Air and rail travellers in the United States should not feel a big impact if Congress fails to avert a government shutdown on Tuesday, since passport inspectors, security officers and air-traffic controllers will all continue to work as usual.
The Department of Homeland Security said most employees of the Transportation and Security Administration (TSA) and Customs and Border Protection are exempt from furloughs that will be put in place if the government shuts down.
As a result, screening of passengers at airport checkpoints will continue as usual. On the other end of the flight, agents will still be staffing passport controls at U.S. borders and points of entry.
Visas for foreigners who want to travel to the United States will still be processed and issued.
The Federal Aviation Administration’s air-traffic controllers will also continue their normal activities so flights should not be disrupted, the agency said. FAA inspectors will still conduct inspections in the field and medical certification for pilots and air-traffic controllers will continue.
Some FAA staff will be furloughed, though. As a result, training for new air-traffic controllers will be suspended, as will aviation rule making.
Development of “NextGen,” the U.S. air-traffic control system that aims to help airlines better navigate crowded routes, will also be suspended, according to the Department of Transportation.
The department said NextGen development and testing will be suspended, as will development of NextGen safety standards. NextGen is a staged program that will shift air-traffic control systems to global positioning satellites from radar and requires about $1-billion (U.S.) a year in federal investment.
In case of a major transportation accident, the National Transportation Safety Board will decide on a case-by-case basis whether it will launch an investigation immediately.
A spokeswoman said if there are “life safety” issues involved then NTSB would send out investigators. On Monday, the agency said it was sending investigators to the site of a commuter train crash in Chicago.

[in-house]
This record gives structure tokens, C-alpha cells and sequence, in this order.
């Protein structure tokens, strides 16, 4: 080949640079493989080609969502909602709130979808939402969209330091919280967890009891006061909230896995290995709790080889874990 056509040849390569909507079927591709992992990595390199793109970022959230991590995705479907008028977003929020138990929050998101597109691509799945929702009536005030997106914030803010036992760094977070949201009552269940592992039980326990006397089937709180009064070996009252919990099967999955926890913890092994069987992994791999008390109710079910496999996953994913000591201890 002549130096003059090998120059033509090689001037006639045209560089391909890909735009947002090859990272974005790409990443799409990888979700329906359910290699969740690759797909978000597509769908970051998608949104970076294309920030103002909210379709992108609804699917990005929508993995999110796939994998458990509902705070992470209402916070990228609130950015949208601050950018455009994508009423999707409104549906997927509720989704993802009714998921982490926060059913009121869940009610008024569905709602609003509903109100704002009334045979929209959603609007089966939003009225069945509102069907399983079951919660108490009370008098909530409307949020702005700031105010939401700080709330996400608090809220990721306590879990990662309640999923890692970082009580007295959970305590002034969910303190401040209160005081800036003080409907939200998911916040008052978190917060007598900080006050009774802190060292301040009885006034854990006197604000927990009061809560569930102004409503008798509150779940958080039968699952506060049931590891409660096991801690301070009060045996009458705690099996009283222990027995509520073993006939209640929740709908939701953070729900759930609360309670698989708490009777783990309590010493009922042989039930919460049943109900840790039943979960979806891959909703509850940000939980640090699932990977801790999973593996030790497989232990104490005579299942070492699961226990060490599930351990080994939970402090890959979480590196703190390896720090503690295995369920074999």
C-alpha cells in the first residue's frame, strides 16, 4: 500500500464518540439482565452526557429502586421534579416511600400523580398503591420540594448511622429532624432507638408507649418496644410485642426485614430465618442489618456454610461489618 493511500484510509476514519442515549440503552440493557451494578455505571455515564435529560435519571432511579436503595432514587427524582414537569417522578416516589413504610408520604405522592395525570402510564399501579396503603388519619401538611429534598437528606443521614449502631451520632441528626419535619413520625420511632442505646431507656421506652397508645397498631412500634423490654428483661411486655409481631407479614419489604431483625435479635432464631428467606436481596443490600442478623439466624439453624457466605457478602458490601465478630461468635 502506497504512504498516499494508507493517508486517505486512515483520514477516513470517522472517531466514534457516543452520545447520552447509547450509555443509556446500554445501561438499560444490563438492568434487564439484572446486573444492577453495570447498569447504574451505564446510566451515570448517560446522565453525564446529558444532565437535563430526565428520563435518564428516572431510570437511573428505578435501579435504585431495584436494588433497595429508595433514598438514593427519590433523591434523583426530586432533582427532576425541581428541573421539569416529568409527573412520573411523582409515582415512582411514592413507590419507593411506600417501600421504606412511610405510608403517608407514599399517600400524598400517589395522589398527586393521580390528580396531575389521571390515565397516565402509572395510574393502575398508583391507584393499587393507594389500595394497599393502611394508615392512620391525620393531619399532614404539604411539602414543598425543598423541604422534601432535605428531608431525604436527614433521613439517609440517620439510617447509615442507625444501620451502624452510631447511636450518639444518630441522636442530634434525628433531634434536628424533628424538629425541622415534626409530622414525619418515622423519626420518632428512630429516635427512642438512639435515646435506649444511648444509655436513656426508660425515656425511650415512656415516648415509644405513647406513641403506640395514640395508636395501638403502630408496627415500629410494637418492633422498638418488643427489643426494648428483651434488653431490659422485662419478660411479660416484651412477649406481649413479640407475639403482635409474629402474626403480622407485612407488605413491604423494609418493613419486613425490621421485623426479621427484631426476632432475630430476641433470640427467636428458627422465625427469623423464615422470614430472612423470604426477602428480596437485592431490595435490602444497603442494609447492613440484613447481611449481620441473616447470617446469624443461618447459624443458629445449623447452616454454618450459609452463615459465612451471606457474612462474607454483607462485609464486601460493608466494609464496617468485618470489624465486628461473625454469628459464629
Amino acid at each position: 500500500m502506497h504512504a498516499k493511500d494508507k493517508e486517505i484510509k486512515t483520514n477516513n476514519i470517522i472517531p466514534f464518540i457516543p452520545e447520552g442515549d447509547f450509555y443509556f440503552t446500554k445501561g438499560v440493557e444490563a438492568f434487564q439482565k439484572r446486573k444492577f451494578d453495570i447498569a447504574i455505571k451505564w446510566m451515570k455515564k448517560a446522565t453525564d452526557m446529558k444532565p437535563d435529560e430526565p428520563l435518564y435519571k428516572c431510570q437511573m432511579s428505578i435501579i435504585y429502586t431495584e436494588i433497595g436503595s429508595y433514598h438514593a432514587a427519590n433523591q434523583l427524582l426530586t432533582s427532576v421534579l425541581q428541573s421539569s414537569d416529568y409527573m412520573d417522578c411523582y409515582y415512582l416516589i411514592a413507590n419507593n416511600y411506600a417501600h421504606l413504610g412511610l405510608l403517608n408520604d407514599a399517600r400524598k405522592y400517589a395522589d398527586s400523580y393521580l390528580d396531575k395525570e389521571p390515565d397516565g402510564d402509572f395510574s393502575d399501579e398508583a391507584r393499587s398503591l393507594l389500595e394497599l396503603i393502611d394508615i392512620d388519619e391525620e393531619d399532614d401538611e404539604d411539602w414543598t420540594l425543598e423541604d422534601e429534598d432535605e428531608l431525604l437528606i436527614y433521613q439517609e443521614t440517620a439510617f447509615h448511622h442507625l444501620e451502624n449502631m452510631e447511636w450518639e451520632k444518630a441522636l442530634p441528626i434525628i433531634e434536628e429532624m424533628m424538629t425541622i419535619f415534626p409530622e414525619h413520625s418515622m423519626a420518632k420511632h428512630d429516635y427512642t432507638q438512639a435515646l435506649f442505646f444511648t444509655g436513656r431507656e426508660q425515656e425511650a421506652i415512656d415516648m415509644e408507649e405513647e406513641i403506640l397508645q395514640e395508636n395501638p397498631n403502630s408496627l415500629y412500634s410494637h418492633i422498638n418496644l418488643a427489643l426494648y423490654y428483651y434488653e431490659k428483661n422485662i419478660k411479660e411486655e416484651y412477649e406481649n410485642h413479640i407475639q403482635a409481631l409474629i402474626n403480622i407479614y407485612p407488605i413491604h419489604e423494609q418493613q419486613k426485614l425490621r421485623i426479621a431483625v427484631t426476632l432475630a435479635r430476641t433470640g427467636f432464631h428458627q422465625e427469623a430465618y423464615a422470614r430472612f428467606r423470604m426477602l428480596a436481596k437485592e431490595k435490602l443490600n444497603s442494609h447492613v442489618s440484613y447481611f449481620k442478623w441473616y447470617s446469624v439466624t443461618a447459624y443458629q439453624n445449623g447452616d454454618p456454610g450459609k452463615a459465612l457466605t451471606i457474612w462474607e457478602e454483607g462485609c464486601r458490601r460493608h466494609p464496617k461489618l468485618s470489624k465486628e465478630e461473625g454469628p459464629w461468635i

The rail service Amtrak, which is not a federal agency but which does receive federal funding, said it will continue normal operations of its national intercity and high-speed passenger rail network in the event of a short-term shut down.
Even though travellers may not see many disruptions, a shutdown could have a longer-term economic impact, said the chief of the U.S. Travel Association, which represents all components of the travel industry.
“We are concerned that federal agencies will quickly be forced to implement shutdown policies that will damage the travel experience and derail long-term bipartisan investments in our travel infrastructure,” said Roger Dow, president of U.S. Travel.
What about attractions?
Washington’s paralysis will be felt early on at national parks. All park services will close and campers will have 48 hours to leave their sites. Many parks, such as Yellowstone, will close to traffic, and some will become completely inaccessible. Smithsonian museums in Washington will close and so will the zoo.
The Statue of Liberty in New York, the loop road at Acadia National Park in Maine, Skyline Drive in Virginia, and Philadelphia’s Independence National Historical Park, home of Independence Hall and the Liberty Bell, will be off limits. At Grand Canyon National Park, people will be turned back from entrance gates and overlooks will be cordoned off along a state road inside the park that will remain open.
At parks where access is not controlled by gates or entrance stations, people can continue to drive, bike and hike. It’s not likely people will be shooed off the Appalachian Trail, for example, and parks with highways running through them, such as the Great Smokies, also are likely to be accessible. Officials won’t be scouring the entire Grand Canyon park looking for people; those already hiking or camping in the back country and rafting on the Colorado River will be able to complete their trips. The care and feeding of the National Zoo’s animals will all go on as usual.
With files from the Associated Press.